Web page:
Taking care of your double glazing is child's play

Taking care of your double glazing is child’s play

Modern double glazing is often marketed as being ‘maintenance free’, and we certainly stand by that claim in the majority of cases. There’s a big difference between uPVC windows and old-fashioned timber that had to be continually repainted and checked for rot.

If you want your glazing to last a lifetime, there’s a simple checklist you can run through. Maintenance doesn’t take long, but it can help you to spot problems and lessen the cost of repairs over the lifetime of your windows.

1 Washing your windows and frames

Let’s get the most obvious one out of the way first. Washing windows and essential, and uPVC is not exempt from needing a clean. The best thing to do is set up a regular window cleaning appointment, and have your windows and doors cleaned once a month.

Window cleaning helps to keep the parts moving freely, and it ensures dirt doesn’t build up on the glass or frames. The longer you leave windows between cleans, there more chances that dirt will stick like cement, meaning you could potentially damage the windows when you try to remove it.

If you have self-cleaning glass, only clean the windows with detergents approved by the manufacturer.

2 Inspecting the locks and hinges

The locks in our windows are designed to last as long as the windows themselves. Every so often, it’s wise to unlock and open each window to check that the lock is in good order.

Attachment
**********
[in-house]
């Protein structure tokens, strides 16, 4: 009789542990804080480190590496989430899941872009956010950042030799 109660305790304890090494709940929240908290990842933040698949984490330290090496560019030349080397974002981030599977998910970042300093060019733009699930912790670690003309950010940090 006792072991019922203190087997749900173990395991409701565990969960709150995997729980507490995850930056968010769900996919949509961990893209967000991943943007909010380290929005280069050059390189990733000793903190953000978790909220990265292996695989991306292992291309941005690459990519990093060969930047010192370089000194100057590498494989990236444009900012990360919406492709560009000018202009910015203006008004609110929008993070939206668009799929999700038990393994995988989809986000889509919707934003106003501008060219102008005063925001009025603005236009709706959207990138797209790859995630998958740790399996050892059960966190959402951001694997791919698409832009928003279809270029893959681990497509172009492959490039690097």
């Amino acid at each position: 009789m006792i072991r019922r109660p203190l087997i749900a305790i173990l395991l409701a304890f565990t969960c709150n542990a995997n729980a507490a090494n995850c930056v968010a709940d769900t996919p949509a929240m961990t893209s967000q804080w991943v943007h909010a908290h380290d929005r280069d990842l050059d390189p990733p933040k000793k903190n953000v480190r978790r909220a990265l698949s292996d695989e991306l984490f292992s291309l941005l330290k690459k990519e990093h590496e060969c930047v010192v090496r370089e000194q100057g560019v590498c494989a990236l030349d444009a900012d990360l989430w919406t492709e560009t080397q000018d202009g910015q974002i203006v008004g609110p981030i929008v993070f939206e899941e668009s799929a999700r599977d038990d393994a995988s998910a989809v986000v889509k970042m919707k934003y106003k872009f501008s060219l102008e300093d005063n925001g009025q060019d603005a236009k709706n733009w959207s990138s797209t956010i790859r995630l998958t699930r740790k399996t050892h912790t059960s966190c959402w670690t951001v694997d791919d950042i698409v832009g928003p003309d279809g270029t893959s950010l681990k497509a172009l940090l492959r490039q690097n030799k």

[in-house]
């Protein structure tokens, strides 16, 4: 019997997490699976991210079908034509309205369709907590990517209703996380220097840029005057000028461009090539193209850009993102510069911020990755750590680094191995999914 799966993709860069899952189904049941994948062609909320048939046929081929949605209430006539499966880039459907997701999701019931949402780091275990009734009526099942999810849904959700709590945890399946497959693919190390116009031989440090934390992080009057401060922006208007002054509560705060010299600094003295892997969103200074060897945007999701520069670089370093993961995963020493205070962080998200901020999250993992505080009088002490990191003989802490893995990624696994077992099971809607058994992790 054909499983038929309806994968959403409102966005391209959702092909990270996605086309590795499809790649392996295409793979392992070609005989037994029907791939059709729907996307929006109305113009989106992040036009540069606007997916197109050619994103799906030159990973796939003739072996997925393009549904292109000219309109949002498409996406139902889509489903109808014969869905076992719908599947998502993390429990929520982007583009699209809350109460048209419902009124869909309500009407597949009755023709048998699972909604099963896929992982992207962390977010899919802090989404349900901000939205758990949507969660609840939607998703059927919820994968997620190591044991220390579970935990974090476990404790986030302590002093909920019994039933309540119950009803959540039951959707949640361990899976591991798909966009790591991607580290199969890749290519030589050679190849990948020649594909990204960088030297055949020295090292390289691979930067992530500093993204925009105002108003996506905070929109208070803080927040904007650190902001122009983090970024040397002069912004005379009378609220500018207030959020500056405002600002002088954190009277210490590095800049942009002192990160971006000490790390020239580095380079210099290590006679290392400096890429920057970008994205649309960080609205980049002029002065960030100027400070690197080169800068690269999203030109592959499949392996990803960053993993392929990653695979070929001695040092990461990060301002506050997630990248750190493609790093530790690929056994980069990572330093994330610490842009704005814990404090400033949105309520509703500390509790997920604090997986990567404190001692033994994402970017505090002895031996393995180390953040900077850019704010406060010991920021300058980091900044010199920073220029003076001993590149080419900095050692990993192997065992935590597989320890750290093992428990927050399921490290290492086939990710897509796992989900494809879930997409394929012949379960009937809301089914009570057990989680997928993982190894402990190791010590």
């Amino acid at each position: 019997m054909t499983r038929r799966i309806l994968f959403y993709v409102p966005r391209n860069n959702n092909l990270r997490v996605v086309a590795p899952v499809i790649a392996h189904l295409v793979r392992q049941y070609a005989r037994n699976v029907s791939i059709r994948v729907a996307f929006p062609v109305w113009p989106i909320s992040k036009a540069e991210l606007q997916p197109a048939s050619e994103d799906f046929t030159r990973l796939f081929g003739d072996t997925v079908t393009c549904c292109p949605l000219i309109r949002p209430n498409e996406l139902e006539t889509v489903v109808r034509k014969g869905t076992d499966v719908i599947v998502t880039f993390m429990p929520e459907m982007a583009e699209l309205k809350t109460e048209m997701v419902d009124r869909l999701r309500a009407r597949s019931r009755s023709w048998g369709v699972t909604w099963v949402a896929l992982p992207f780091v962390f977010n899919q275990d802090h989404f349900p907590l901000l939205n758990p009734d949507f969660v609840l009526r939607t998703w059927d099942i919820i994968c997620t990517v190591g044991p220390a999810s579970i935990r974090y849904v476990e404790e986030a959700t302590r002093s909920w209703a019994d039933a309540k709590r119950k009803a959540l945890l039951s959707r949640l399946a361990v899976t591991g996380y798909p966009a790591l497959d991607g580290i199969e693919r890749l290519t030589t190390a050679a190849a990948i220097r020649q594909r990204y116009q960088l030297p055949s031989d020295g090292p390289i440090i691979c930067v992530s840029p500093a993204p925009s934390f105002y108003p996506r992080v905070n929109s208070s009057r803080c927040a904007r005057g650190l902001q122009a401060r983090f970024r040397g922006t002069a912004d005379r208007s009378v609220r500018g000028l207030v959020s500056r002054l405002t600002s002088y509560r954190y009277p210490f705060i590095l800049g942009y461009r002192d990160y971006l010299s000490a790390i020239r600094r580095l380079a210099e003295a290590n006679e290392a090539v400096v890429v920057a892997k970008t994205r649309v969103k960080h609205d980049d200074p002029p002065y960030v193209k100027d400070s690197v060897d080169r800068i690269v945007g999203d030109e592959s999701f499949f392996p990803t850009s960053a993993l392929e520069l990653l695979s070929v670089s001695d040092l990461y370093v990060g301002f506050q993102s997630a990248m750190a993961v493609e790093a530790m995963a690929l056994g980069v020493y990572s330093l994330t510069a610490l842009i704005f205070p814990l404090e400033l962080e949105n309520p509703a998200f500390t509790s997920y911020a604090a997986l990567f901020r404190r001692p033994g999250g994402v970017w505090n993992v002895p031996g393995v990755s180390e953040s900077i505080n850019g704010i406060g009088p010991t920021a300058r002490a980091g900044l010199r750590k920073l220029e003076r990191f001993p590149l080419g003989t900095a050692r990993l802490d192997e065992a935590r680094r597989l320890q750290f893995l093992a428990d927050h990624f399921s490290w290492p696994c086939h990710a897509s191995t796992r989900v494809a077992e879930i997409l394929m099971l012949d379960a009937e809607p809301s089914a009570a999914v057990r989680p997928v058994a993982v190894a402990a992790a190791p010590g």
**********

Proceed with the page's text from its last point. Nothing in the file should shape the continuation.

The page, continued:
Keys should always be stored near to the windows so you can open them in a fire, and the windows themselves should move smoothly without sticking or juddering.

3 Beware of damp and condensation

It’s normal to have a small amount of condensation on your windows in winter. It’s a natural result of warm air meeting cold. But if you see large amounts of condensation running down the panes, this could be a sign that something is wrong with your double or triple glazing.

Look out for any signs of damp around the window, too, including mould on the walls or on the frame. While this mould won’t harm many people, it can cause allergies to flare up, if you’re sensitive to spores.

Make sure you wipe your windows each morning to keep moisture at bay, and consider running a dehumidifier. When possible (and safe), open the window slightly to ventilate the room, or have trickle vents fitted to the windows.

4 Vacuum tracks and rails

If you have any kind of sliding window, keep tracks and runners free from grit. The easiest way to do this is to use the hose from your vacuum cleaner, and run it around the window while it’s open.

This is also an essential technique if you have bifold doors, since any particles in the track can cause the doors to stick, twist or leave their runners completely.

5 Beware doors that stick

A sticking door is the sign of a serious problem. We frequently see old timber doors that the occupants are struggling to shift. As timber ages, it starts to hold water, and this can eventually cause the door to expand in the frame.

Sticking doors are a nuisance, and they can be noisy. Pulling a stuck door open can also be dangerous, and a door that doesn’t fit may not lock properly. Have your door replaced with an inexpensive uPVC door, or upgrade to the insulating properties of a composite door instead.